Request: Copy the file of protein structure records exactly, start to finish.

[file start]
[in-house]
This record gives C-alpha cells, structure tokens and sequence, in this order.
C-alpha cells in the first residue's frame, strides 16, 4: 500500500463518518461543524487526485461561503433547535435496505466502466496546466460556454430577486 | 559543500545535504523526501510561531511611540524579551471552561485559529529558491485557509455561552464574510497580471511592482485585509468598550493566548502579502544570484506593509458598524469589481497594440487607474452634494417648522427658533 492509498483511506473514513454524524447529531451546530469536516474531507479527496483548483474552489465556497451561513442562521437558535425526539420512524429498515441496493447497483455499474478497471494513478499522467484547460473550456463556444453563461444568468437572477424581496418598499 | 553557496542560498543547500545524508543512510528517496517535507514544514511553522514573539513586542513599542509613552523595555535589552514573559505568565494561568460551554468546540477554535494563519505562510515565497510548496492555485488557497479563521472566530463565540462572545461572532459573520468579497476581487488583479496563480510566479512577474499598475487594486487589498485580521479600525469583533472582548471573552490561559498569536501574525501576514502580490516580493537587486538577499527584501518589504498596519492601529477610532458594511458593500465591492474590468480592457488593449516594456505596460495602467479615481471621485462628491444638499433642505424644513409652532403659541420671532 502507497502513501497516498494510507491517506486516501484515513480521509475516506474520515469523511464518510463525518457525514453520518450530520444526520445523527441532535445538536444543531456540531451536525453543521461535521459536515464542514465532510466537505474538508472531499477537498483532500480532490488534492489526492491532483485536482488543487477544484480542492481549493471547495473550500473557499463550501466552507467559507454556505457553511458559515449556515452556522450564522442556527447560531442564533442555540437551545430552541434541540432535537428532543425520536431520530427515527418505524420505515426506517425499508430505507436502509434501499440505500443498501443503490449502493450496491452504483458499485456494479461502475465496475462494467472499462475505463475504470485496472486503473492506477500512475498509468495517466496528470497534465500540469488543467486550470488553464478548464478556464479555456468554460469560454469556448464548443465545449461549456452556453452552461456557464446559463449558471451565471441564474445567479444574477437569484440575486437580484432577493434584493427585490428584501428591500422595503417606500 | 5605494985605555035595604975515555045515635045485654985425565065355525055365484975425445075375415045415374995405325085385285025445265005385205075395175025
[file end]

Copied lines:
[in-house]
This record gives C-alpha cells, structure tokens and sequence, in this order.
C-alpha cells in the first residue's frame, strides 16, 4: 500500500463518518461543524487526485461561503433547535435496505466502466496546466460556454430577486 | 559543500545535504523526501510561531511611540524579551471552561485559529529558491485557509455561552464574510497580471511592482485585509468598550493566548502579502544570484506593509458598524469589481497594440487607474452634494417648522427658533 492509498483511506473514513454524524447529531451546530469536516474531507479527496483548483474552489465556497451561513442562521437558535425526539420512524429498515441496493447497483455499474478497471494513478499522467484547460473550456463556444453563461444568468437572477424581496418598499 | 553557496542560498543547500545524508543512510528517496517535507514544514511553522514573539513586542513599542509613552523595555535589552514573559505568565494561568460551554468546540477554535494563519505562510515565497510548496492555485488557497479563521472566530463565540462572545461572532459573520468579497476581487488583479496563480510566479512577474499598475487594486487589498485580521479600525469583533472582548471573552490561559498569536501574525501576514502580490516580493537587486538577499527584501518589504498596519492601529477610532458594511458593500465591492474590468480592457488593449516594456505596460495602467479615481471621485462628491444638499433642505424644513409652532403659541420671532 502507497502513501497516498494510507491517506486516501484515513480521509475516506474520515469523511464518510463525518457525514453520518450530520444526520445523527441532535445538536444543531456540531451536525453543521461535521459536515464542514465532510466537505474538508472531499477537498483532500480532490488534492489526492491532483485536482488543487477544484480542492481549493471547495473550500473557499463550501466552507467559507454556505457553511458559515449556515452556522450564522442556527447560531442564533442555540437551545430552541434541540432535537428532543425520536431520530427515527418505524420505515426506517425499508430505507436502509434501499440505500443498501443503490449502493450496491452504483458499485456494479461502475465496475462494467472499462475505463475504470485496472486503473492506477500512475498509468495517466496528470497534465500540469488543467486550470488553464478548464478556464479555456468554460469560454469556448464548443465545449461549456452556453452552461456557464446559463449558471451565471441564474445567479444574477437569484440575486437580484432577493434584493427585490428584501428591500422595503417606500 | 5605494985605555035595604975515555045515635045485654985425565065355525055365484975425445075375415045415374995405325085385285025445265005385205075395175025